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  1. #1
    New Member
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    Jan 2011
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    New member with some basics to ask for in equipment

    I will take the this next year of unemployment to begin to build a business.

    I will interview elderly folks in retirement homes. They will speak to those family members that may be out of state. Email interview to family members will be easy. Making it available on a restricted access website would be the goal. Funds are limited.
    1. Moderately price card system Video/camera. I will take on ideas to research equipment.

    2. Editing to provide graphics. Nothing on the entry level but moderately.

    3. Are DSLR cameras good for this kind of setting use? 30 minute interviews will be the norm.

    Thanks for any time to offer imput

  2. #2
    Hi Joe
    My buddy Earl runs a national-wide site called "videostorytellers" It would be worth seeing what they use for doing old folks videos. I'm a Panasonic guy so I would look at something small like the TM700 but also add a lapel mic to the interviewee!! You could probably get away with using Windows MovieMaker which is free or if you want good value try Sony Vegas Movie Studio (I use Vegas Pro but MS is also great) Bear in mind that Canon DSLR's have a video record limit of 12 minutes before they overheat and have no autofocus!! The Lumix GH1 or GH2 are probably better and also have auto focus and can be found for around $750 at the moment in the USA (my other buddy Chip has a bunch of them and they do nice video!!!)
    Chris

  3. #3
    This is an old thread, but since many people will have the same typical need to record potentially meandering video subjects, let me underscore the point Chris made above that DSLRs are probably not the best cameras for recording long events. Go with a traditional video camera and get one with XLR audio inputs.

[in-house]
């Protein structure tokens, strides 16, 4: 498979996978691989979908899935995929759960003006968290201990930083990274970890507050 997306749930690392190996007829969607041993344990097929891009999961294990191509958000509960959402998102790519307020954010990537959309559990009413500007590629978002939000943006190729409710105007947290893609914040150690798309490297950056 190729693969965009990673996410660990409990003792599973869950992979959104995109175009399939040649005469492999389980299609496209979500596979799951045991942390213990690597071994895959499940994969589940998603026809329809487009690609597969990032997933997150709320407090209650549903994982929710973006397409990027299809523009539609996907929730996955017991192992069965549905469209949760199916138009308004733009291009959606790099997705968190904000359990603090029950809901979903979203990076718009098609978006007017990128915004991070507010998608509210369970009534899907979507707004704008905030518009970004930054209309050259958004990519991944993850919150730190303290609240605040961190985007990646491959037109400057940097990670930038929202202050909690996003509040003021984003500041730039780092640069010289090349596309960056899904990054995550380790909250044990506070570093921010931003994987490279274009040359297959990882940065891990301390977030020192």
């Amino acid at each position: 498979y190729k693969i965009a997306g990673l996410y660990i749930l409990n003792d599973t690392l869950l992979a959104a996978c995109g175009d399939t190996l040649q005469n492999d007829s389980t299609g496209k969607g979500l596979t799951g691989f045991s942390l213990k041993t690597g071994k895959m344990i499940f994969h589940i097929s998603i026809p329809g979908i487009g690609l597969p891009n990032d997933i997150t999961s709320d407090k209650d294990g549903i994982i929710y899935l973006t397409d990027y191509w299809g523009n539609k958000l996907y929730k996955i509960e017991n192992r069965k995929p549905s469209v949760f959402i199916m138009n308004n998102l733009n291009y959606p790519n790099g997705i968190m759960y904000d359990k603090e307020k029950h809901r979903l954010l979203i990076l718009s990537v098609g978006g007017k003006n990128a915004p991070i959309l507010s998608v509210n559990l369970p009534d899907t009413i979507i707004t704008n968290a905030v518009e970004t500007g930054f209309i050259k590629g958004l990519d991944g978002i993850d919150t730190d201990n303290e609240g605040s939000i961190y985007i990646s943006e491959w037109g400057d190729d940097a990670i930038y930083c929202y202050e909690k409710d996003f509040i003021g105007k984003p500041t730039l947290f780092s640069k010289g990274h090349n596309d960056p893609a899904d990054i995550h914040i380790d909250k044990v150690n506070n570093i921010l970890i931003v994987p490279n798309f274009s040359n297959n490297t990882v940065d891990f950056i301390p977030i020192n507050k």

Allan Barnwell

  4. #4
    Senior Member SC358's Avatar
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    Quote
    Quote: Allan Barnwell
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    ...DSLRs are probably not the best cameras for recording long events.
    Hi Allan, I'm curious as to why you think/feel they are not good for long recordings. Could you expand on your reason?

    Thanks!
    SC358
    Relationships are based on compromises - behavior accepted is behavior repeated.

  5. #5
    I was referencing Chris' observation above about the 12 minute record limitation on the Canon. Also - I'm not aware of any DSLRs that have multiple card slots to allow continuous recording to flash media (though I may be unaware of something new).

    There are also challenges in using the output to go to external recorders like NanoFlash and Ki Pro's. Often, the video output is not a broadcast signal, but a lower resolution preview signal. But this will vary depending on the model and manufacturer. It is a specific area that the new Panasonic AF100 and Sony FS100 are bridging the gap between DSLR and traditional video camcorders.

    Your thoughts? From reading some of your posts, it looks like you are quite proficient with shooting video on DSLRs. Have you shot with an AF100 or similar large image sensor cinema-style camcorder yet?

    Allan Barnwell

  6. #6
    Senior Member SC358's Avatar
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    Actually, I was planning on doing some test with a variety of video cameras including dslr's- probably around Sept/Oct. My company is looking to replace an older JVC HDVcam that's used for our green screen insert studio. Which also means I get to pick out some new test charts as well. And just for the fun of it, use my iPad with various studio apps.
    SC358
    Relationships are based on compromises - behavior accepted is behavior repeated.

  7. #7
    Nice! Have you seen my recent iPad post over in the lobby section? Be sure to throw in some of your favorite uses and apps.

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